Monday, October 10, 2016

Natural Color Is Amazing

As someone who loves working with fiber via spinning and knitting, I was really excited to get my hands on a copy of Sasha Duerr's Natural Color. What an invaluable resource for anyone who loves natural products, color, and care of the environment!

Duerr provides readers with a great introduction to the world of natural dying. The book is structured around the seasons, which makes sense since the plants used to make the dye come into their prime at different times throughout the growing season. I find it interesting also that natural dye colors will vary depending on the specific soil and climate so that different regions and areas will have different color pallets.

I learned several things from reading this book. I really had very little sense of just how many natural plant sources provide such an array of color! I did not realize that one could, in several cases, alter the color outcome of the dye pot by adding different ingredients into the pot. I found it amazing that there are several sources of natural color that don't need anything added to the dye pot to make them colorfast. Nature is amazing!

Along with the various plants to gather seasonally, Duerr offers readers preparation instructions for getting your fabrics and fibers ready to be dyed. In each seasonal section of the book, there are a handful of "recipes"--hands on projects with instructions for dying anything from place mats and napkins to curtains, shirts and even a hat! Duerr provides tips within the recipes and in the introduction to each section's natural dye materials as to which will work the best for dying plant based fibers (cotton, linen, etc.) versus animal fibers (wool, alpaca, silk, etc.).

As someone who plans to keep this book and reference it often for upcoming fun with natural dying of yarns for truly unique projects, the one thing I recognize I am going to need by way of additional reading material to make the best use of Natural Color, is a field guide to plants in my area. Duerr's book does not offer a lot of help in identifying the specific plants by sight if you want to go out and gather some materials. It is important to have said guide so that you can avoid any "look alike" plants which may be poisonous. (For instance, where I live there is a plant which resembles Queen Anne's Lace which can leave blisters where it comes into contact with skin.)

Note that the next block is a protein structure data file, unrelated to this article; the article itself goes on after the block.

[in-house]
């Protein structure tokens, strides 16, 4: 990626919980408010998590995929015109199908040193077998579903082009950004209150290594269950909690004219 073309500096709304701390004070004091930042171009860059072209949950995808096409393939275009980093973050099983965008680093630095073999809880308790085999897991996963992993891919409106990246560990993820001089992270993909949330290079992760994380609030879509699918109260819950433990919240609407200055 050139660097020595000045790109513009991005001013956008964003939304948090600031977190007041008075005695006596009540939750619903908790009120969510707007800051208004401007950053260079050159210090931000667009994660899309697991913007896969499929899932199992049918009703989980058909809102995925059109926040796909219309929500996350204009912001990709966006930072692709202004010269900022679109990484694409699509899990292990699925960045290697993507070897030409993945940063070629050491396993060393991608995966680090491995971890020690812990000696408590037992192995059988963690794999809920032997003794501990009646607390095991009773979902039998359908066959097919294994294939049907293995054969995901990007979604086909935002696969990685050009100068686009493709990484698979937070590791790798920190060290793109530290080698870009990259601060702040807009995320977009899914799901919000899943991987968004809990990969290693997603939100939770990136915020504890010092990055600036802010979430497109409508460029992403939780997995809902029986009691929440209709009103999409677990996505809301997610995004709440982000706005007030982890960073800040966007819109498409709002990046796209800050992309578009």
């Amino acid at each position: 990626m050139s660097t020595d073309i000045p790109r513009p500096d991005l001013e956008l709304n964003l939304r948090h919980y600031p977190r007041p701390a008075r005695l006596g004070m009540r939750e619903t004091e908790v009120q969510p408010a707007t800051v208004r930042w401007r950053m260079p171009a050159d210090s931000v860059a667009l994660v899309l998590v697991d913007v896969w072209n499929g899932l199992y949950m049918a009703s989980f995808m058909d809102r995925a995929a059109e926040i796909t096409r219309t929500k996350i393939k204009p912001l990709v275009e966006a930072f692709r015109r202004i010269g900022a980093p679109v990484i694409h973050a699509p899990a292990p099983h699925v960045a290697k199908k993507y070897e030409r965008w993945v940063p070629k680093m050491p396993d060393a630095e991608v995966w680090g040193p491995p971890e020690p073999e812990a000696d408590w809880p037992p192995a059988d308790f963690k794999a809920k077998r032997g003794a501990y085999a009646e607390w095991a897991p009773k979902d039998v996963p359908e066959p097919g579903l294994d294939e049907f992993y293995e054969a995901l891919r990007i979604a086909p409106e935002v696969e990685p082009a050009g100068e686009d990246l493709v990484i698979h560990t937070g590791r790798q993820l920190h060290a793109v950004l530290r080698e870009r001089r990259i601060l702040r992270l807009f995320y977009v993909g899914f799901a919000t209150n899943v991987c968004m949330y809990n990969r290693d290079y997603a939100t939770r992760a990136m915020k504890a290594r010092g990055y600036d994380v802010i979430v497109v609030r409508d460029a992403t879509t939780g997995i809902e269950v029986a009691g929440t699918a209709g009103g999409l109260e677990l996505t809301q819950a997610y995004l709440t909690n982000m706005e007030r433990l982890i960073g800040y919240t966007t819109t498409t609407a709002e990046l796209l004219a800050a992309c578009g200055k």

If you are interested in natural dying and the colors produced by nature's pallet, you will definitely want to get a copy of Natural Color. My thanks to Blogging For Books for the free copy I received in exchange for this honest review.

From the Publisher . . .

A beautiful book of seasonal projects for using the brilliant spectrum of colors derived from plants to naturally dye your clothing and home textiles.

Organized by season, Natural Color is a beautifully photographed guide to the full range of plant dyes available, drawn from commonly found fruits, flowers, trees, and herbs, with accompanying projects. Using sustainable methods and artisanal techniques, designer, artist, and professor Sasha Duerr details achievable ways to apply these limitless color possibilties to your home and wardrobe. Whether you are new to dyeing or more practiced, Duerr’s clear and simple ingredients lists, step-by-step instructions, and detailed breakouts on techniques such as shibori, dip-dye, and block printing will ensure beautiful results. With recipes to dye everything from dresses and sweaters to rugs and napkins, Natural Color will inspire fashion enthusiasts, home decorators, textile lovers, and everyone else who wants to bring more color into their life.

About the Author . . .

SASHA DUERR is an artist, designer, and advocate for the slow fashion movement who works with organic dyes, alternative fibers, and the creative reuse of materials. She is a professor at the California College of the Arts with a joint appointment in textiles and fine arts. Her work has been shown in galleries and museums across the United States and abroad. In 2007 Duerr founded the Permacouture Institute with the Trust for Conservation Innovation to encourage the exploration of fashion and textiles from the ground up. Her extensive work with plant-based dyes and ecological principles through local land-based sources and community has been featured in the New York Times, American Craft Magazine, Selvedge, and the Huffington Post. She is the author of The Handbook of Natural Plant Dyes.

No comments:

Post a Comment